] reported that education to reduce the effects of hyperventilation can reduce fibromyalgia symptoms, including pain, fatigue and emotional distress.
Dysfunction of the autonomic nervous system may explain the different clinical manifestations of fibromyalgia. The hyperactive sympathetic nervous system of these patients becomes incapable of responding to different stressing stimuli, which would explain the continuous tiredness and the morning rigidity of these patients [15
]. Likewise, incessant sympathetic activity may explain the sleeping disorders, anxiety, pseudo Raynaud's phenomenon, dry syndrome and intestinal irritability [2
]. The other defining characteristics of fibromyalgia such as diffuse pain, painful sensitivity to palpation and paresthesia may also be explained by “sympathetically maintained pain". This neuropathic pain is characterized by a perception of pain regardless of the presence of stimuli, accompanied by paresthesias and allodynia, which are characteristic of patients with fibromyalgia [16
Patients frequently report sleeping disorders as well as depression, and both factors are known to have a strong association with cognitive disruption [17
] and to play an important role in the reduced quality of life reported by fibromyalgia patients. There is a high prevalence of sleeping problems in this population. In many cases, pain and fatigue disappear with sleep. However, paradoxically, patients with fibromyalgia awake with intensified muscle rigidity, pain and marked fatigue [19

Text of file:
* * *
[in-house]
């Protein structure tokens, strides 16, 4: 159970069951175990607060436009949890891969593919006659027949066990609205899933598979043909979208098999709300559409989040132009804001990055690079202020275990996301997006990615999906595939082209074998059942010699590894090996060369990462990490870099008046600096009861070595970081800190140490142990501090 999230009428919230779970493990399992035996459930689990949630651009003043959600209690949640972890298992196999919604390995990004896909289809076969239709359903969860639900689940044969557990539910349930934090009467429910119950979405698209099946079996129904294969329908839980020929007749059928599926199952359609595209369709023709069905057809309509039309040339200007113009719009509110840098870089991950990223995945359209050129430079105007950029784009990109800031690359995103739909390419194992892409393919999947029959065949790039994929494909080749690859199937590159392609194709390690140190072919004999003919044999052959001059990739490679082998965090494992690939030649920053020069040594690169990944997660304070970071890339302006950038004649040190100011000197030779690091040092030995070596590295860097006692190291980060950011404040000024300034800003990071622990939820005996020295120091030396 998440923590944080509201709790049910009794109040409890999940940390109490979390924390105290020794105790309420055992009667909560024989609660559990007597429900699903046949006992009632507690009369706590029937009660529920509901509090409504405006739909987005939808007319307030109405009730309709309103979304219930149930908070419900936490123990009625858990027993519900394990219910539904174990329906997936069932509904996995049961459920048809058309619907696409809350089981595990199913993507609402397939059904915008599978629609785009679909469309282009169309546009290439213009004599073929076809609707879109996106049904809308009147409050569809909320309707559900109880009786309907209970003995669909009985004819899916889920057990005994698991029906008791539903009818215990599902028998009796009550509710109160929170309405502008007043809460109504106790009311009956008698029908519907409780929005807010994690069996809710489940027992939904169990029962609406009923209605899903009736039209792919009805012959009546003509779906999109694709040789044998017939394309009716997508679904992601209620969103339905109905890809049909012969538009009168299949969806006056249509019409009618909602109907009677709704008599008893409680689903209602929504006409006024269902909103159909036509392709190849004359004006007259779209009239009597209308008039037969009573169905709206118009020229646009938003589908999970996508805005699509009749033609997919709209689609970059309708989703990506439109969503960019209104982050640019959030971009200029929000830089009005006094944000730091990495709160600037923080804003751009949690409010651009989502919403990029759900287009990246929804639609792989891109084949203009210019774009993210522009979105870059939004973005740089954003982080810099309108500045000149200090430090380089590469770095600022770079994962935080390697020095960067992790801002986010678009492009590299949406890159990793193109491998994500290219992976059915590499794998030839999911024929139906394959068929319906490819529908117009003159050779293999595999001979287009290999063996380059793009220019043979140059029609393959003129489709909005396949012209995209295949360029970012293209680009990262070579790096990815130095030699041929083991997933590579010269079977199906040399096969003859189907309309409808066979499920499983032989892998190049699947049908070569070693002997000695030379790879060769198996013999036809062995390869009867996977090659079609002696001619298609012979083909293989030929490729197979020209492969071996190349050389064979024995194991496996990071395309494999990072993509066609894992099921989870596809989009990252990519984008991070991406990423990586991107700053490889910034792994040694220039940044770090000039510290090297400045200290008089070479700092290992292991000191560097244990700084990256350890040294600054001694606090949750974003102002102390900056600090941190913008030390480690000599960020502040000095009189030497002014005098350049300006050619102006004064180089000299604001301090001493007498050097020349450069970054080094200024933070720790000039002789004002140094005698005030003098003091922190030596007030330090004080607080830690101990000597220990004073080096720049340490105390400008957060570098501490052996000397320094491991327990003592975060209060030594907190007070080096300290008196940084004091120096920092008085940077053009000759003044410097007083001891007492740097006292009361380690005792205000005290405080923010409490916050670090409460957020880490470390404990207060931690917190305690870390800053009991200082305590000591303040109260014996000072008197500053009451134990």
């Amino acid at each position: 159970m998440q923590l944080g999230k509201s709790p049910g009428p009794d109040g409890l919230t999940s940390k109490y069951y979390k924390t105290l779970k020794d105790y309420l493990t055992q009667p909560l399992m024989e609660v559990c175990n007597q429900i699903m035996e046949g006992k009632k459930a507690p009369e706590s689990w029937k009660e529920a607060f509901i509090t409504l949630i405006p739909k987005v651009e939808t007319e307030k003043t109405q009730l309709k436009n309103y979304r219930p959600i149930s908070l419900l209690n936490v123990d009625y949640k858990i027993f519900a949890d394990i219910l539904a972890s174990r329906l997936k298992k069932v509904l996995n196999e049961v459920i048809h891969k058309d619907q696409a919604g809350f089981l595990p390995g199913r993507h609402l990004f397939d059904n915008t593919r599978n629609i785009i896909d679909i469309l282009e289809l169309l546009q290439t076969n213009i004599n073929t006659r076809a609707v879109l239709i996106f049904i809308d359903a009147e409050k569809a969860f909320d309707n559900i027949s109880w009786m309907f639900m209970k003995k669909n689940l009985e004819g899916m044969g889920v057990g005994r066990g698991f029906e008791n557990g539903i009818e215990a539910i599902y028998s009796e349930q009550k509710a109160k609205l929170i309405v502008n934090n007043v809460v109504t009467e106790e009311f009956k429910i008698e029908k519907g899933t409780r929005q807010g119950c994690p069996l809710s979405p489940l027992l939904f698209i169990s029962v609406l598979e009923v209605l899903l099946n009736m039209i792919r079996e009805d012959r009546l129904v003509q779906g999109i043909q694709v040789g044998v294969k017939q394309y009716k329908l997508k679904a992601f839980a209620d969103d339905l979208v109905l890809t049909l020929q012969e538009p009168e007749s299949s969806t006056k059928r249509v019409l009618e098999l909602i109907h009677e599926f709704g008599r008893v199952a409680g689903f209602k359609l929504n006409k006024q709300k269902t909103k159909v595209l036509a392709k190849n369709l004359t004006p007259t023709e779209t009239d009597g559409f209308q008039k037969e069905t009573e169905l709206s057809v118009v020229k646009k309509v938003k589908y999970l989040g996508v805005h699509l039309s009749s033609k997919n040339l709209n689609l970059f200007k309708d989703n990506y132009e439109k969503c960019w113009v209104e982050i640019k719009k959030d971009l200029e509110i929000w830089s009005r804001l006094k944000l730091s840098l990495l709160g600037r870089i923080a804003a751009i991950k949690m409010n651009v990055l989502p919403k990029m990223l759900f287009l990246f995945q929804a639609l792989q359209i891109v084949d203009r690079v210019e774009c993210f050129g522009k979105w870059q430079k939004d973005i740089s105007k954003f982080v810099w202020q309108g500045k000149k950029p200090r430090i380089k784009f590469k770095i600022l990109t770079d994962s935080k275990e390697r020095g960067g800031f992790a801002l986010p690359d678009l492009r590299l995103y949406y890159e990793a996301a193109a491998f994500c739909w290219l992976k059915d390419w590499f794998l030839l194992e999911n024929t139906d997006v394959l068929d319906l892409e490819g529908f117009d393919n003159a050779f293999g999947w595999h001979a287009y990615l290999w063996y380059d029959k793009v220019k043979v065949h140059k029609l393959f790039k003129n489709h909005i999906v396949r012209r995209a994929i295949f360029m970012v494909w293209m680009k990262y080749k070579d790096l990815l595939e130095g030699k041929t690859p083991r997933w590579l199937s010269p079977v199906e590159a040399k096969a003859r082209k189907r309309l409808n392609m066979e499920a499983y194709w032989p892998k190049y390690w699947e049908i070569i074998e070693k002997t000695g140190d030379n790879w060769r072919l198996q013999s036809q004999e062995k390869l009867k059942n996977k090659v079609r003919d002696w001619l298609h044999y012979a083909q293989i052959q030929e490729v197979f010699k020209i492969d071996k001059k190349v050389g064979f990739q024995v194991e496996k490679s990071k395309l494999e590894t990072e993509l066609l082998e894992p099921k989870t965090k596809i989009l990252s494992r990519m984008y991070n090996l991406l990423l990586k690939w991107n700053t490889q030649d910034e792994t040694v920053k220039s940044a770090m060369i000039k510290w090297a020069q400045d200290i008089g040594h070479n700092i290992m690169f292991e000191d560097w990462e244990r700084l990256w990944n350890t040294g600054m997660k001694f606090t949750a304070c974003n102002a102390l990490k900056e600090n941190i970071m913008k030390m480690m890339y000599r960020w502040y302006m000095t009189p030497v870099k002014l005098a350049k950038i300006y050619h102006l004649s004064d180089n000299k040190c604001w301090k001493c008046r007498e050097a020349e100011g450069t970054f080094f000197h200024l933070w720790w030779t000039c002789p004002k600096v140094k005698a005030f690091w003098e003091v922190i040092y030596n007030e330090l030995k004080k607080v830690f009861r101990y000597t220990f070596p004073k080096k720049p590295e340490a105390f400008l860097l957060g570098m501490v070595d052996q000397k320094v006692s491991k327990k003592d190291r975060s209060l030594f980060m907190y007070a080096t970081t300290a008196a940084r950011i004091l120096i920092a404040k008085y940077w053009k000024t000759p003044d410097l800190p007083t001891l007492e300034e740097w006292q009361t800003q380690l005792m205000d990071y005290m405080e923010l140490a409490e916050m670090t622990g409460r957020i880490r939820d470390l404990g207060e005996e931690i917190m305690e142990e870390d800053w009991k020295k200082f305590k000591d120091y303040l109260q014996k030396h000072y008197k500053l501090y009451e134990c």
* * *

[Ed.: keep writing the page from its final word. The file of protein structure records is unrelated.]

]. Shaver et al. [21
] described a vicious circle of pain, poor sleep, fatigue and increased pain in overt fibromyalgia. Bigatti et al. [22
] concluded that sleep predicts subsequent pain in these patients but may be related to depression due to pain and physical dysfunction.
The quality of life of patients with fibromyalgia is especially impaired in relation to physical function, intellectual activity and emotional state, influencing their working capacity and social relationships [23
]. Backman [24
] affirmed that psychosocial factors are related to two dimensions of experience: psychological (cognitive, affective) and social (interacting with others, performing daily activities). According to this author, psychosocial factors influence the perception of pain, which in turn influences psychological wellbeing and social participation.
Various studies have demonstrated the efficacy of biofeedback acupuncture to reduce pain symptoms in fibromyalgia [25
]. However, we could find no studies that address the effects of manual therapy on the autonomic nervous system or the possible benefit of this type of alternative therapies as a complement to pharmaceutical treatment of hyperautonomic alterations and derived disorders (anxiety and depression). With this background, the objective of this study was to determine the effects of craniosacral therapy on anxiety, depression, pain, sleep quality and quality of life in fibromyalgia patients up to 1-year post-treatment.